Welcome to Ontario Wind Atlas

Renewable Wind Energy

TOntario is one of the leading producers of wind energy in Canada, and big and small businesses are involved in electricity generation. Government incentives are also available to promote the use of renewable sources and the development of cost-effective technologies.

Electricity Generators in Ontario

A number of wind power generators operate in Ontario, among which NextEra Energy, BlueEarth Renewables, Pattern Energy, Brookfield Renewable Partners. BlueEarth Renewables operates the Bow Lake Wind Project, Lucky Star Wind Project, and other sites. The company specializes in the acquisition, expansion, and operation of commercial-scale developments in North America. Brookfield Renewable Partners is headquartered in Toronto, Ontario and owns and operates hundreds of power generation facilities, including 550 solar power facilities, 100 wind farms, and 200 hydroelectric facilities. It has interest in different companies and developments around the world, including the Colombian Isagen and developments in Brazil, the U.S., Canada, and Europe. In 2017, Brookfield Renewable Partners had total current assets of $1,666,000, net receivables of $614,000, short-term investments of $72,000, and cash equivalents of $980,000.

Kruger Energy operates the Chatham Wind Farm in Chatham, Ontario. This is an onshore farm with a nominal power of 92,000 kW and 40 turbines. Kruger has consumer and industrial operations and specializes in the production of lumber, tissue and paper, specialty papers, biomaterials, renewable energy, packaging, and spirits and wines. The company has a revenue of about $10 million and 250 employees.

Government Programs and Incentives

The government of Canada offers funding under the Wind Power Production Incentive Contribution Program as of April, 2002. Participants are offered 1 cent per kW-hour for electricity produced from wind power up to a limit of 1,000 MW. A total of 22 projects received funding under the program, and 924 MW were added.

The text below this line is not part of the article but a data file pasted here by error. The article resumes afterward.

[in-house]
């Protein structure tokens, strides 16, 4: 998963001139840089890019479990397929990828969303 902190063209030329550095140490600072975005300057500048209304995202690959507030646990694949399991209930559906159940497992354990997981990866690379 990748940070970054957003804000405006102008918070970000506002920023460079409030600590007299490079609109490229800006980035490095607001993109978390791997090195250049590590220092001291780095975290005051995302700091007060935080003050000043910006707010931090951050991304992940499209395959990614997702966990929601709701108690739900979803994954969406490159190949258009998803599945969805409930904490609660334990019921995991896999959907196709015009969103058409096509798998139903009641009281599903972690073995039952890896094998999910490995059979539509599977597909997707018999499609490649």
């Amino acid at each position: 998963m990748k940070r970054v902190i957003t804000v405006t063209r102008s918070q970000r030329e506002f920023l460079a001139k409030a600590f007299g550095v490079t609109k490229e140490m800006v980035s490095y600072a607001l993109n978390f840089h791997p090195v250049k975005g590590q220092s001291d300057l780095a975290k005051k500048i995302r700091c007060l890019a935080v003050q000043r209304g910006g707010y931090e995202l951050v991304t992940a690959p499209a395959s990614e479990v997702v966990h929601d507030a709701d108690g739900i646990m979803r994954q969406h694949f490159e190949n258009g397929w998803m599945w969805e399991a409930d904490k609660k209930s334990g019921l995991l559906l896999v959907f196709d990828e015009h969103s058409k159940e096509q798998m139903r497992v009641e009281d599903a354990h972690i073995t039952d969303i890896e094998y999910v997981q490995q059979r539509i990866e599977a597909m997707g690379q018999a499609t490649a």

The Canadian government runs different incentive and grant programs such as the Program of Energy Research and Development (PERD) and the Energy Innovation Program. The goal is to encourage research and development in the field of renewable sources. PERD offers contributions and grants to entities that work in cooperation with government bodies. Different government agencies and departments receive funding under the program, including Natural Resources Canada, Industry Canada, Fisheries and Oceans Canada. They offer funding and cooperate with universities, associations, individuals, companies, institutes, and other entities. A number of projects received funding under the Energy Innovation Program which aims to promote research and development. Projects focus on reduction of methane emissions, energy efficient buildings, carbon capture, and renewables.


Statistics show that electricity rates have gradually increased over time. Rates increased between 60 and 90 percent between 2010 and 2015 and by close to 9 percent between October, 2015 and November, 2015. Between November, 2015 and January, 2016, rates jumped by 10 percent. According to a report by the Ontario Auditor General, the reason is that contracts for solar and wind energy production were offered at above market prices.

Future of Wind Energy

Proponents highlight the fact that wind power has become an inexpensive alternative to non-renewable sources. It also helps create jobs across industries, including construction and manufacturing, and is a source of revenue for indigenous communities, municipalities, and individual landowners. At the same time, opponents claim that wind energy is expensive and is the main reason for high electricity bills. Above market generation costs are to blame for this. Critics also argue that energy is expensive due to wind intermittency. Over a period of three days, output can increase from 0 to 90 percent. What is more, residential electricity demand is highest in summer and winter when output is the lowest. Fall and spring see a high wind output but this is also the time when demand is low.